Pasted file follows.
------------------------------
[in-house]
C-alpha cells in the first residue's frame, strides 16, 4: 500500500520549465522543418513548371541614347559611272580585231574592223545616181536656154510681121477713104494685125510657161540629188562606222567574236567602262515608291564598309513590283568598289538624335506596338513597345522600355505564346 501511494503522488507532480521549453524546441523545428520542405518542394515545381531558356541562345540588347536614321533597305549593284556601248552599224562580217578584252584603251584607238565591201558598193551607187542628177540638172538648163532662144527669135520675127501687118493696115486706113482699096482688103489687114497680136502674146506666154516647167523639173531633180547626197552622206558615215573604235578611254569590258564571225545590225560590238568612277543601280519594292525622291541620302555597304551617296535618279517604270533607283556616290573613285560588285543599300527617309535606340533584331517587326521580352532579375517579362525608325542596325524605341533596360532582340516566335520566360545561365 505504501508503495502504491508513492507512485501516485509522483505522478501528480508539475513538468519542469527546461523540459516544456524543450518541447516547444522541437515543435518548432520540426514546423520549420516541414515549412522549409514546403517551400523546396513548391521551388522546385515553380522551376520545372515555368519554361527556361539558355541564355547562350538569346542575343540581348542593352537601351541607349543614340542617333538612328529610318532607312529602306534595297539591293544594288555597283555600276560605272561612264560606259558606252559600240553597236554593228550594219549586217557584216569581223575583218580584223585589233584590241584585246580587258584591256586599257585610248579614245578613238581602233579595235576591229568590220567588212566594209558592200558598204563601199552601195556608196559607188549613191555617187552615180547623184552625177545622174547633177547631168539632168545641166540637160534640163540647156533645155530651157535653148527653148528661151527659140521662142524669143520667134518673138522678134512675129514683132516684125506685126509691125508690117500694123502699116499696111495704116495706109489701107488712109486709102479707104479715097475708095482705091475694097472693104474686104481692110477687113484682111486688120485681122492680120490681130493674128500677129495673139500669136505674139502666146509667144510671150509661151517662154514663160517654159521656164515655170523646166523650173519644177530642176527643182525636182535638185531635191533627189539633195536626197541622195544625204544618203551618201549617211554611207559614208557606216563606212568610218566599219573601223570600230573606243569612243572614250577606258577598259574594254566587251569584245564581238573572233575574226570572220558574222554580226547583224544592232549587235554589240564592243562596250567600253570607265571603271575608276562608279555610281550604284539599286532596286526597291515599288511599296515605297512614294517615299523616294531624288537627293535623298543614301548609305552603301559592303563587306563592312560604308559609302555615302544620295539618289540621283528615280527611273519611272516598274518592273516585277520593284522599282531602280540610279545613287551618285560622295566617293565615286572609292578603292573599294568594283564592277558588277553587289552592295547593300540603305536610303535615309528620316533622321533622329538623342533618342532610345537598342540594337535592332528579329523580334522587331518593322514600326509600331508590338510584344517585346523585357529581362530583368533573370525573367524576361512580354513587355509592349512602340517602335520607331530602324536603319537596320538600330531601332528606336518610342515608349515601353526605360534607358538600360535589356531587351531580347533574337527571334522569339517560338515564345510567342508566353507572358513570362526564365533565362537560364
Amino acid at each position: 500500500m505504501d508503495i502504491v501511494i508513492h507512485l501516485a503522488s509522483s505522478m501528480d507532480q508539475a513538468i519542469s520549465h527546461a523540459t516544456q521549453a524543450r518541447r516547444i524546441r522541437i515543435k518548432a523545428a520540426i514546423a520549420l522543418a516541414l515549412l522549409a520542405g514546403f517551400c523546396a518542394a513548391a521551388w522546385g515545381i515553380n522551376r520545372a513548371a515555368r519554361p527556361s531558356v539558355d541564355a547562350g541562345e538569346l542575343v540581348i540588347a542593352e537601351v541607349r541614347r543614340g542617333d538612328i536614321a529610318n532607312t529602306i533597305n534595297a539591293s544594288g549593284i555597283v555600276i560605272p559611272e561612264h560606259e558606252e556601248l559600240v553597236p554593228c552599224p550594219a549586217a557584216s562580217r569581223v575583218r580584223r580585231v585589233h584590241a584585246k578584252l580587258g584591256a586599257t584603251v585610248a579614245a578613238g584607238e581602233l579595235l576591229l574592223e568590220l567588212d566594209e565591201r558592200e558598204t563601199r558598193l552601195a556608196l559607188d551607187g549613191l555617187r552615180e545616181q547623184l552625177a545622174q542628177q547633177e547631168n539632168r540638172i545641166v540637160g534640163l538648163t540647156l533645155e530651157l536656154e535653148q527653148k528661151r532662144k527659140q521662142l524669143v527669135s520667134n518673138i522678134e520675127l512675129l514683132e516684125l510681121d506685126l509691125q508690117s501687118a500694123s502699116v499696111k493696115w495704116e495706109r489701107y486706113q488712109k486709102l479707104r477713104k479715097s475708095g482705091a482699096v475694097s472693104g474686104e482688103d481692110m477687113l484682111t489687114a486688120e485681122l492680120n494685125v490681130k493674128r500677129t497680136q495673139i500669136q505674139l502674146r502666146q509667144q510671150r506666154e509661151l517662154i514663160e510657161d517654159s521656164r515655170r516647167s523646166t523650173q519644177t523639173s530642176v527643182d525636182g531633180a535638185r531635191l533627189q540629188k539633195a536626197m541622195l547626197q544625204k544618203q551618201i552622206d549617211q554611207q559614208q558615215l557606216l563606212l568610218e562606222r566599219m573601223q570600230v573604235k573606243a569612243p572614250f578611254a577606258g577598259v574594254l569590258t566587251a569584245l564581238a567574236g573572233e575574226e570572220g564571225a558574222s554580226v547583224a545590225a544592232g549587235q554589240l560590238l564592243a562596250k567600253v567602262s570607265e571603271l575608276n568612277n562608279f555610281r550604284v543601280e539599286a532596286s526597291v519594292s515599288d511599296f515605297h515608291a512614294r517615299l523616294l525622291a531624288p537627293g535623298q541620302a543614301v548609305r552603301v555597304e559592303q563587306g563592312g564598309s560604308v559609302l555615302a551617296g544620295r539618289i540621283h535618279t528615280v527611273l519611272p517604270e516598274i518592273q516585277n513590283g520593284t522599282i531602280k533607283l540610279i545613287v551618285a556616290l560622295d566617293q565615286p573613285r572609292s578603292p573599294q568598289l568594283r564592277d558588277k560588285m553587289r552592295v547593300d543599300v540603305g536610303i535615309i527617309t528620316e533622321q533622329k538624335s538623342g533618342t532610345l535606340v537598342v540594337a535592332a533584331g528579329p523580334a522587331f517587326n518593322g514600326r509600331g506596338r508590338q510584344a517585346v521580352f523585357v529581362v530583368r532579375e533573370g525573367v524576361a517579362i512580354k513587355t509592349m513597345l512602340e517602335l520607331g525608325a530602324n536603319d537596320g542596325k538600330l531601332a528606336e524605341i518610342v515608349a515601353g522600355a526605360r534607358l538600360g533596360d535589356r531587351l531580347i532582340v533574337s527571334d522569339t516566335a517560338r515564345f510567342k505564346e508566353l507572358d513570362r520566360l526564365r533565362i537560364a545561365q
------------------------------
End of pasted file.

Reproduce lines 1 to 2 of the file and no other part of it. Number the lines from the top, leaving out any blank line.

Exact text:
[in-house]
C-alpha cells in the first residue's frame, strides 16, 4: 500500500520549465522543418513548371541614347559611272580585231574592223545616181536656154510681121477713104494685125510657161540629188562606222567574236567602262515608291564598309513590283568598289538624335506596338513597345522600355505564346 501511494503522488507532480521549453524546441523545428520542405518542394515545381531558356541562345540588347536614321533597305549593284556601248552599224562580217578584252584603251584607238565591201558598193551607187542628177540638172538648163532662144527669135520675127501687118493696115486706113482699096482688103489687114497680136502674146506666154516647167523639173531633180547626197552622206558615215573604235578611254569590258564571225545590225560590238568612277543601280519594292525622291541620302555597304551617296535618279517604270533607283556616290573613285560588285543599300527617309535606340533584331517587326521580352532579375517579362525608325542596325524605341533596360532582340516566335520566360545561365 505504501508503495502504491508513492507512485501516485509522483505522478501528480508539475513538468519542469527546461523540459516544456524543450518541447516547444522541437515543435518548432520540426514546423520549420516541414515549412522549409514546403517551400523546396513548391521551388522546385515553380522551376520545372515555368519554361527556361539558355541564355547562350538569346542575343540581348542593352537601351541607349543614340542617333538612328529610318532607312529602306534595297539591293544594288555597283555600276560605272561612264560606259558606252559600240553597236554593228550594219549586217557584216569581223575583218580584223585589233584590241584585246580587258584591256586599257585610248579614245578613238581602233579595235576591229568590220567588212566594209558592200558598204563601199552601195556608196559607188549613191555617187552615180547623184552625177545622174547633177547631168539632168545641166540637160534640163540647156533645155530651157535653148527653148528661151527659140521662142524669143520667134518673138522678134512675129514683132516684125506685126509691125508690117500694123502699116499696111495704116495706109489701107488712109486709102479707104479715097475708095482705091475694097472693104474686104481692110477687113484682111486688120485681122492680120490681130493674128500677129495673139500669136505674139502666146509667144510671150509661151517662154514663160517654159521656164515655170523646166523650173519644177530642176527643182525636182535638185531635191533627189539633195536626197541622195544625204544618203551618201549617211554611207559614208557606216563606212568610218566599219573601223570600230573606243569612243572614250577606258577598259574594254566587251569584245564581238573572233575574226570572220558574222554580226547583224544592232549587235554589240564592243562596250567600253570607265571603271575608276562608279555610281550604284539599286532596286526597291515599288511599296515605297512614294517615299523616294531624288537627293535623298543614301548609305552603301559592303563587306563592312560604308559609302555615302544620295539618289540621283528615280527611273519611272516598274518592273516585277520593284522599282531602280540610279545613287551618285560622295566617293565615286572609292578603292573599294568594283564592277558588277553587289552592295547593300540603305536610303535615309528620316533622321533622329538623342533618342532610345537598342540594337535592332528579329523580334522587331518593322514600326509600331508590338510584344517585346523585357529581362530583368533573370525573367524576361512580354513587355509592349512602340517602335520607331530602324536603319537596320538600330531601332528606336518610342515608349515601353526605360534607358538600360535589356531587351531580347533574337527571334522569339517560338515564345510567342508566353507572358513570362526564365533565362537560364